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The Pros and Cons to Living in a Loft

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By George W. Mantor

RISMEDIA, Dec. 2, 2008-Back in the day, the only people who actually lived in lofts were artists, jazz musicians and junkies. Often, these lofts were abandoned industrial buildings in the grittier parts of town. The spaces were raw and lacking the essentials of plumbing, heat, and sometimes electricity. To live full time in one, required an architect and a contractor to build in the necessary elements, and could be the equivalent of building a house inside a hangar.

But, for certain people, this type of housing compromise filled an important need; a large, flexible open space that could be used in a way best suited to the unique needs of the inhabitants.

Today, there are many varieties of housing calling themselves lofts. The construction boom of the first half of the decade found America looking back to its urban core for development opportunities. Buildings that had become functionally obsolescent, either due to age or location, were now valuable again as residences for a growing, shifting population.

Most people need turn-key housing. The demolition of any existing interior improvements and construction of new living space is an impractical undertaking for an individual. By bringing the entire building to completion at once, large developers are able to leverage sufficient economy of scale to make completion more affordable.

Today’s lofts range from large and elegant, such as broadcast legend Art Astor’s 2700 square foot space in a converted UPS building overlooking Staples Center in Downtown Los Angeles, to as little as 400 square feet in an adapted reuse office building. Most of this new generation of lofts contains the basic elements for a comfortable home. These are often referred to as “Soft Lofts” because they are ready to be occupied without the need for additional tenant improvements.

Generally, the goal of any loft is space and light, but they also create a more affordable form of housing. You aren’t paying for what isn’t there. Less is more. Form follows function. It is a streamlined form of living.

However, there are compromises that must be made. There may be limited storage space and smaller closets. Fewer walls make placing furniture and displaying art challenging though not impossible. Inquire about other storage options within the building or obtain an offsite storage space to house items you do not use regularly or do not need. Living in a loft can be similar to living in an RV or on a boat. You bring aboard only what you need for the voyage.

In a basic loft, the bathroom might be walled off for privacy but everything else is in one room. If you have overnight guests, you might want to warn them that they will be sleeping in the kitchen…with you. Privacy can be hard to come by in a loft.

Fortunately, there are many options for addressing the challenges of loft living. Use of flex-walls or sliding doors, which are completely customizable and available in a wide variety of materials, can create privacy without permanently inhibiting the flow of light.

Closet organizers can maximize the usable space in closets. It’s also a pretty easy do-it-yourself project with off the shelf materials and design help available at home improvement stores. Freestanding Armoires are available new, or at thrift or antique stores. They make a great option for storing clothing.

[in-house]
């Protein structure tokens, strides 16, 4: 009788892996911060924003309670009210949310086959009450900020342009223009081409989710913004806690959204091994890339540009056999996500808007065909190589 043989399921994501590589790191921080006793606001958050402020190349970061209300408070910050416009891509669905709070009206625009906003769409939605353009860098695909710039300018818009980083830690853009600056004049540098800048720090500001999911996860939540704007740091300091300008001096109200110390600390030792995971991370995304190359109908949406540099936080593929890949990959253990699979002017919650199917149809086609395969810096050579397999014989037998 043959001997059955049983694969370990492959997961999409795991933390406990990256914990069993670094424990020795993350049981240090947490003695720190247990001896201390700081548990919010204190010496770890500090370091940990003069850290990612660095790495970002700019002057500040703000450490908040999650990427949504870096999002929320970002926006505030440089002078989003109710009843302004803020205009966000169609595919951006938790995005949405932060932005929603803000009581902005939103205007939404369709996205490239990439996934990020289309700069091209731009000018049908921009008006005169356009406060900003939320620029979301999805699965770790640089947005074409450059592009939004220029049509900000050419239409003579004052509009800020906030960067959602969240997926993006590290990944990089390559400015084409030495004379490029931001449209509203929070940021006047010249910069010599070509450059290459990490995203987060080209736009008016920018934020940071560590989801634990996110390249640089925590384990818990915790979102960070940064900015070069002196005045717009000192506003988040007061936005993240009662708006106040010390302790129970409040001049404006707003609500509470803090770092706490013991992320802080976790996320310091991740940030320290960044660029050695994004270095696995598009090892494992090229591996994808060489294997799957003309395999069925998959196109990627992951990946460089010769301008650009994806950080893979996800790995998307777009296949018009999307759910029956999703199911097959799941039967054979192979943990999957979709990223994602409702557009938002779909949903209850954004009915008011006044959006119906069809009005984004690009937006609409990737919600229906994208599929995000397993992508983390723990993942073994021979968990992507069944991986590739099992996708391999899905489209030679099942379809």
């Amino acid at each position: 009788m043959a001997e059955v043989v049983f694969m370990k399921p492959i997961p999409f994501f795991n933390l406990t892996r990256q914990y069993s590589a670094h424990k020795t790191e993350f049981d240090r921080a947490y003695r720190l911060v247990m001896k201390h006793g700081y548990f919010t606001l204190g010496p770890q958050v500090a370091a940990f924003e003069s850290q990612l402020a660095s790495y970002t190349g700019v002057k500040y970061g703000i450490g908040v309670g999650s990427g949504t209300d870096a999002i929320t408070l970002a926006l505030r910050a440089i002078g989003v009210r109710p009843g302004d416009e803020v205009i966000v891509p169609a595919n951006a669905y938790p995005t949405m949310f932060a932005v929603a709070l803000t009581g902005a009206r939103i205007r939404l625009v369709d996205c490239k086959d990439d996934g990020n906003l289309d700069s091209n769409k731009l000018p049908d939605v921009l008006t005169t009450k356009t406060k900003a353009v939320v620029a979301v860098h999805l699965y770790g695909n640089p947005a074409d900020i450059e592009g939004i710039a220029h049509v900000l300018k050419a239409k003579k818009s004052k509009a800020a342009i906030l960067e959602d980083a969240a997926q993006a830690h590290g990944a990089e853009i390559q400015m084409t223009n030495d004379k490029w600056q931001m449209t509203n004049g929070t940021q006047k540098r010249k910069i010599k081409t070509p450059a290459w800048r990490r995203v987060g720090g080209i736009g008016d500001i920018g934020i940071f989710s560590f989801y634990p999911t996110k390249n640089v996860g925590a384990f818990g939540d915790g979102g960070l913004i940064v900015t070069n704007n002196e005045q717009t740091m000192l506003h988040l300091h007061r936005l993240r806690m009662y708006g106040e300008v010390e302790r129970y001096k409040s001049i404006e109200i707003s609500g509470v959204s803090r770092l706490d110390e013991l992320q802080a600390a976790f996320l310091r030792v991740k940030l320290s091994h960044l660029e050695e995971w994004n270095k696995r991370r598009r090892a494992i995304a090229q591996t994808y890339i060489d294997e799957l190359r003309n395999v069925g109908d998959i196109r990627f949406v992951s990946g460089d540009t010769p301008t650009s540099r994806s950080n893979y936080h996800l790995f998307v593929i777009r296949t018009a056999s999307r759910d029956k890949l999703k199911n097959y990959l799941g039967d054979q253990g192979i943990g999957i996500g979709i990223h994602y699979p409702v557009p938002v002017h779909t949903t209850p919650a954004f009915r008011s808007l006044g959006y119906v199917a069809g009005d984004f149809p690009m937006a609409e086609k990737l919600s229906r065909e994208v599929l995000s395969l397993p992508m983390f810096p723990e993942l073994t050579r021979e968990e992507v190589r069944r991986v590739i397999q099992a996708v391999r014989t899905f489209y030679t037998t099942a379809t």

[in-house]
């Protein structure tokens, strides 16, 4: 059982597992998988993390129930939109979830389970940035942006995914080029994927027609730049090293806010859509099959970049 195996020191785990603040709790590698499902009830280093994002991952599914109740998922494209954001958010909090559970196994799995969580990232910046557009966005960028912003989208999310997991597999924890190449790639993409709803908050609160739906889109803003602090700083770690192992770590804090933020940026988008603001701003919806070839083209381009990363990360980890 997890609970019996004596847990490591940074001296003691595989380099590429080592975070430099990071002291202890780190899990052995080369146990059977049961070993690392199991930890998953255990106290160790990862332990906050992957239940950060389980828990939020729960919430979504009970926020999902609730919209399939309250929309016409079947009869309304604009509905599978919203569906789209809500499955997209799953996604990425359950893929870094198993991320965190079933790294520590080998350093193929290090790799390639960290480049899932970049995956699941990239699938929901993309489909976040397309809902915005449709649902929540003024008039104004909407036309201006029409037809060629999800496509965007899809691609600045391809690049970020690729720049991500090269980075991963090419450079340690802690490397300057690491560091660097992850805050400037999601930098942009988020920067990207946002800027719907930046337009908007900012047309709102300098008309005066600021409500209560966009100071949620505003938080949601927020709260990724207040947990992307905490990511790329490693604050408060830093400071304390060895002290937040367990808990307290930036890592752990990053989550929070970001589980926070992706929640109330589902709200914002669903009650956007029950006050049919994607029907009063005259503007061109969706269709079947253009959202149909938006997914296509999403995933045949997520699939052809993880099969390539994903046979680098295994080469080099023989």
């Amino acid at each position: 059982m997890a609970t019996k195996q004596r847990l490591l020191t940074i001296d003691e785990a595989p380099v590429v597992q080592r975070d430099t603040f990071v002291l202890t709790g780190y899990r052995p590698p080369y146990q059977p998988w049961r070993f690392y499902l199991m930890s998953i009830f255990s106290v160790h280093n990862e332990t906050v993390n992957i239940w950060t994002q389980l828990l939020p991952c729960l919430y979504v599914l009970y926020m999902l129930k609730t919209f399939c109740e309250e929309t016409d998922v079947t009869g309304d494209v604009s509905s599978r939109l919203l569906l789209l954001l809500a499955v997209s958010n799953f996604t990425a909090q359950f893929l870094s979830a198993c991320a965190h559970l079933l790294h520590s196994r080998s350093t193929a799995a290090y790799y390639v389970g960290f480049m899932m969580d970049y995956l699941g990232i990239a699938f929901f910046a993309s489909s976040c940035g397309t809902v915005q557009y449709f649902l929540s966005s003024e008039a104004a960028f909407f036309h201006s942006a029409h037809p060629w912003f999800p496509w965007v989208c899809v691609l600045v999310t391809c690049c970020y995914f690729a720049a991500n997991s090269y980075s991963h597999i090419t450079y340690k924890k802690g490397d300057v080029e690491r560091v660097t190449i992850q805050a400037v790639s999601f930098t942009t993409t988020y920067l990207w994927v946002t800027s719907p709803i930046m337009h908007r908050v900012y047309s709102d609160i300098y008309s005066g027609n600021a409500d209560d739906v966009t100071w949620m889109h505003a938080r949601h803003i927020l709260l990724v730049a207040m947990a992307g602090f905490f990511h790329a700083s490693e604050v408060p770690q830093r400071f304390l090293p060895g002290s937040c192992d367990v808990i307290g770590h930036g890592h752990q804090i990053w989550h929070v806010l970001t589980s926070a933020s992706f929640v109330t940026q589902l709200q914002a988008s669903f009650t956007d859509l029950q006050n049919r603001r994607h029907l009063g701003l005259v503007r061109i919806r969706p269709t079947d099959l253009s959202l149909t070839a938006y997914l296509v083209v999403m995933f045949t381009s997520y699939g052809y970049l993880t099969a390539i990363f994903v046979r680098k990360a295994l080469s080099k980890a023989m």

Armoires or other furniture can be designed and built to suit the space, so don’t rule out a furniture design company. In addition, consider a space-planner or a decorator to assist you in creating the perfect space for you.

The other major concern about loft living is the location of the building itself. Some are buried deep in industrial zones with no residential services such as shops and restaurants nearby. These locations might not be well served by public transportation. In some “Concrete Jungles” there may be nowhere within walking distance for Fido to take relief.

Lofts don’t usually spring up in residential neighborhoods so you will want to check the building’s zoning. Are there permitted uses that could make your neighbor your new worst enemy? Some office buildings may still allow the conduct of low impact businesses, but a warehouse district might permit manufacturing.

Loft living isn’t for everyone, but the central idea is a large, open space, and that lack of structure provides the maximum flexibility from which the resident can configure the space to meet the individual priorities of its occupant. While there are likely to be additional costs after the acquisition of the loft, the savings associated with a loft’s lower cost should more than cover it. In the end, you are able to get what you really want.

George W. Mantor is known as “The Real Estate Professor” for his wealth building formula, Lx2+(U²)xTFP=$? and consumer education efforts. During a career that has spanned more than three decades, he has amassed experience in new home and resale residential real estate, resort marketing, and commercial and investment property. He is currently the founder and president of The Associates Financial Group, a real estate consulting firm.

Prior to launching his own firm in 1992, he had been Director of Training and Customer Service for Great Western Real Estate. In addition, he has served on virtually every real estate committee, including a term as a Director of the California Association of REALTORS. He is the creator of the Personal Best System, a business and life planning process, and the Red Zone Time Planning System for Business Professionals.

Mantor can be reached at GWMantor@aol.com.

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